Dramatic explosions on the surface of one of Saturn's moons have been observed, and it could change the way scientists approach the search for life in the universe.
Saturn's ice-covered moon Enceladus has been the subject of attention from astronomers for decades after plumes of water vapor were observed erupting from its surface 20 years ago by the Cassini spacecraft.
Now, the biggest plume yet has been spotted by the James Webb Space Telescope and it measures a massive 10,000 kilometers in length.
Incredibly, the plume emitting from the geyser on the surface measures 20 times the size of the moon itself, and it indicates that there’s more to Enceladus than previously thought.
Planetary scientist Geronimo Villanueva of NASA's Goddard Space Flight Center said: "When I was looking at the data, at first, I was thinking I had to be wrong, it was just so shocking to map a plume more than 20 times the diameter of the moon.
"The plume extends far beyond what we could have imagined."
Enceladus is the sixth biggest of Saturn's moonsCreative Commons
Instead of solid ice, the size of the plume shows us that there’s a liquid ocean under the surface. It’s kept warm enough to avoid freezing due to the movement that results from the gravitational pull of Saturn.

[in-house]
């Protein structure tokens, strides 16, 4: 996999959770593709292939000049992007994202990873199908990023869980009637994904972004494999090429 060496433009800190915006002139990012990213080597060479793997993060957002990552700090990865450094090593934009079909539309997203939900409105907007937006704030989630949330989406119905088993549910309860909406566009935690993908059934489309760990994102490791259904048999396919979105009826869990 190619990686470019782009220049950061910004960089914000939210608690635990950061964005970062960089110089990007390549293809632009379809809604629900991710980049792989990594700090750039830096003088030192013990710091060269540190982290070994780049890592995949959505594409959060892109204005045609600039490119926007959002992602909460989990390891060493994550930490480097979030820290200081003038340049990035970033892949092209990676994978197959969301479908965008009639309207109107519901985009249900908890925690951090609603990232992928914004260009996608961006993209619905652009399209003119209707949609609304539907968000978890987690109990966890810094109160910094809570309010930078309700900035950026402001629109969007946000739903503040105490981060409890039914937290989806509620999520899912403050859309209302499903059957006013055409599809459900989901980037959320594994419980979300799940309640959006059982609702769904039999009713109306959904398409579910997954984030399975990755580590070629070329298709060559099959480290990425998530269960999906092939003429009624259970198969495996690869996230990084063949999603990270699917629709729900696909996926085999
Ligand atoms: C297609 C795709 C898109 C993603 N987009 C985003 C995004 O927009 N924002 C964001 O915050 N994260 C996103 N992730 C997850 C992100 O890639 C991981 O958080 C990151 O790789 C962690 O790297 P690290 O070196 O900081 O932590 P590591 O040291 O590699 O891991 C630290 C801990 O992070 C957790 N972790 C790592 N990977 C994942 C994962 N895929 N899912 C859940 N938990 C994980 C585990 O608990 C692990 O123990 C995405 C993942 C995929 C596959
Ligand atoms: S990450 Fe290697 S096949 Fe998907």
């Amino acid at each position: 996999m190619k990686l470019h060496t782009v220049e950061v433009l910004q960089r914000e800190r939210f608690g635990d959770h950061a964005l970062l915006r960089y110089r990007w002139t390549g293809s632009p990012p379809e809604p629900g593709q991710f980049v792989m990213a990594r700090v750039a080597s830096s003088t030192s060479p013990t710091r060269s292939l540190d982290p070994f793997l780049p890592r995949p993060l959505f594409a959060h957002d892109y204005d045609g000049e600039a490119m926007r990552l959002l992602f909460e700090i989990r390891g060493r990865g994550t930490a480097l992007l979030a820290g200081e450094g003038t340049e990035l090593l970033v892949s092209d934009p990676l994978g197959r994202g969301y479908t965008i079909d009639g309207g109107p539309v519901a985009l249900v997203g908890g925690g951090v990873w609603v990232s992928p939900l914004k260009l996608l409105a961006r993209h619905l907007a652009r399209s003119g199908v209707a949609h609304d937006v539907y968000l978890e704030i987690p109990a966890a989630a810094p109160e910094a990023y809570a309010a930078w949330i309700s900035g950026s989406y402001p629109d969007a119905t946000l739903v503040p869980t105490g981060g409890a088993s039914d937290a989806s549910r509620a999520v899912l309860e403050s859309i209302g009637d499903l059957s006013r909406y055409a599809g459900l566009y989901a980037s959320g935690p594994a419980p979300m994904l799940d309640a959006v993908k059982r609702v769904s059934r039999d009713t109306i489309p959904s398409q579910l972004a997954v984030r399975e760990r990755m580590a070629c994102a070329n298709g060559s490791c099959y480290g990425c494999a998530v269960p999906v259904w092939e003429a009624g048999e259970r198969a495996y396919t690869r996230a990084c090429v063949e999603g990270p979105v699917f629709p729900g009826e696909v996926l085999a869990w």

As ever, the existence of liquid water suggests that there’s the possibility of life existing there, and it's encouraging news for authors of the study accepted in Nature Astronomy.
"The orbit of Enceladus around Saturn is relatively quick, just 33 hours. As it whips around Saturn, the moon and its jets are basically spitting off water, leaving a halo, almost like a donut, in its wake," Villanueva said. "In the Webb observations, not only was the plume huge, but there was just water absolutely everywhere."
It remains one of the most interesting bodies being studied in the solar system, as geochemist Christopher Glein of the Southwest Research Institute.
“Enceladus is one of the most dynamic objects in the Solar System and is a prime target in humanity's search for life beyond Earth," geochemist Christopher Glein of the Southwest Research Institute said.
"In the years since NASA's Cassini spacecraft first looked at Enceladus, we never cease to be amazed by what we find is happening on this extraordinary moon."
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